This commitment to partnerships builds upon previous commitments made by government and civil society, such as the Busan Partnership for Effective Development Cooperation, the Istanbul Principles for CSO Development Effectiveness, the New Deal for Engagement in Fragile States and the Principles and Good Practice of Humanitarian DonorshipFootnote 4. Canada recognizes CSOs as independent actors in their own right, acknowledges the importance of supporting an enabling environment for civil society and supports CSOs in achieving greater development effectiveness. The partnership principles of inclusivity, transparency and accountability, results and ownership, as well as mutual respect and a commitment for learning, will form a foundation to achieving these international commitments.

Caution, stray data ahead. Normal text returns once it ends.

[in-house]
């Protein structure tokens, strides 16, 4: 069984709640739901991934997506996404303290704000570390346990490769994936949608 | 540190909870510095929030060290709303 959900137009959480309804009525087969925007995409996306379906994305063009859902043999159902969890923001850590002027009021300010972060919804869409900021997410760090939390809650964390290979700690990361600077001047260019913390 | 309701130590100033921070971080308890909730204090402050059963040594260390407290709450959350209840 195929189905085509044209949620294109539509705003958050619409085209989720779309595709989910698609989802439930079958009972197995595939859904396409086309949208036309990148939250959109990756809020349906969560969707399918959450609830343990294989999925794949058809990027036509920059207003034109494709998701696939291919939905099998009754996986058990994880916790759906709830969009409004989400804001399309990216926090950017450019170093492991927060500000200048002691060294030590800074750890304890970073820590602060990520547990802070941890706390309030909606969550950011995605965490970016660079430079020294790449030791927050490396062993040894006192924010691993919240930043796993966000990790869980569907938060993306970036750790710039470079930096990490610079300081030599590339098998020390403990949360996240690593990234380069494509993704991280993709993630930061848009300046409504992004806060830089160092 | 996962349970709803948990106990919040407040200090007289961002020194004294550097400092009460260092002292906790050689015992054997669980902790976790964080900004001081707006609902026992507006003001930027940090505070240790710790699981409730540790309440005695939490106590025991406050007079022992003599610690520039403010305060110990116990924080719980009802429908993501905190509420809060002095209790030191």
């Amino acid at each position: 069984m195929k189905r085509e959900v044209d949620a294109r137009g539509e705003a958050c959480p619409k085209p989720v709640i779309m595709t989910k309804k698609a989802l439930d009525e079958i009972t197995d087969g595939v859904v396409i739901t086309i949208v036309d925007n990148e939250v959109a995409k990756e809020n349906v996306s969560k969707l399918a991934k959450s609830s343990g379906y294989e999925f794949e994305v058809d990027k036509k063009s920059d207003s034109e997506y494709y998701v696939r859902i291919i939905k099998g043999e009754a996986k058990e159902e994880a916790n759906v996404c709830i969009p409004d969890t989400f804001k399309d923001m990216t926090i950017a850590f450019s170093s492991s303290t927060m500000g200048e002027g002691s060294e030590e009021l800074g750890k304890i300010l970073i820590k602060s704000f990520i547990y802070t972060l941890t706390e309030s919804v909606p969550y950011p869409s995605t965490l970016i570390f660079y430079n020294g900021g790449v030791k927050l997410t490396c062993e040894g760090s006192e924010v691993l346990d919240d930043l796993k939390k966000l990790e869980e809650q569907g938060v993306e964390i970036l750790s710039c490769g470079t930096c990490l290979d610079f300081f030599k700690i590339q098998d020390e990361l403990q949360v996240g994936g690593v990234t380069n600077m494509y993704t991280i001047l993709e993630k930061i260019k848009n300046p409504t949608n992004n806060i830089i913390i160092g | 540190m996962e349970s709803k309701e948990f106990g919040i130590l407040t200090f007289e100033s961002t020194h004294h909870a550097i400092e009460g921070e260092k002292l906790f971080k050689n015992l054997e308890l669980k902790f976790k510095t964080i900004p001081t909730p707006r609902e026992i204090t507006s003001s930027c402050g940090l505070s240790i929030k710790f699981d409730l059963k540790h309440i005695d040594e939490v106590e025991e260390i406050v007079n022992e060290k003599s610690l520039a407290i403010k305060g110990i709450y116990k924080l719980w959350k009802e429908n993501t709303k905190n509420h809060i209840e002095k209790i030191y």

Official Development Assistance Accountability Act: The majority of Canada’s international assistance is composed of Official Development Assistance (ODA) and is subject to the Official Development Assistance Accountability Act. Where applicable, Global Affairs Canada’s engagement with CSOs will align with the Act’s requirements to contribute to poverty reduction, consider the perspectives of the poor and be consistent with international human rights standards. To ensure sustainability of results, Global Affairs Canada’s international assistance programming will continue to support CSO-led initiatives that produce enduring results, that is, results that can be locally sustained when external funding comes to an end.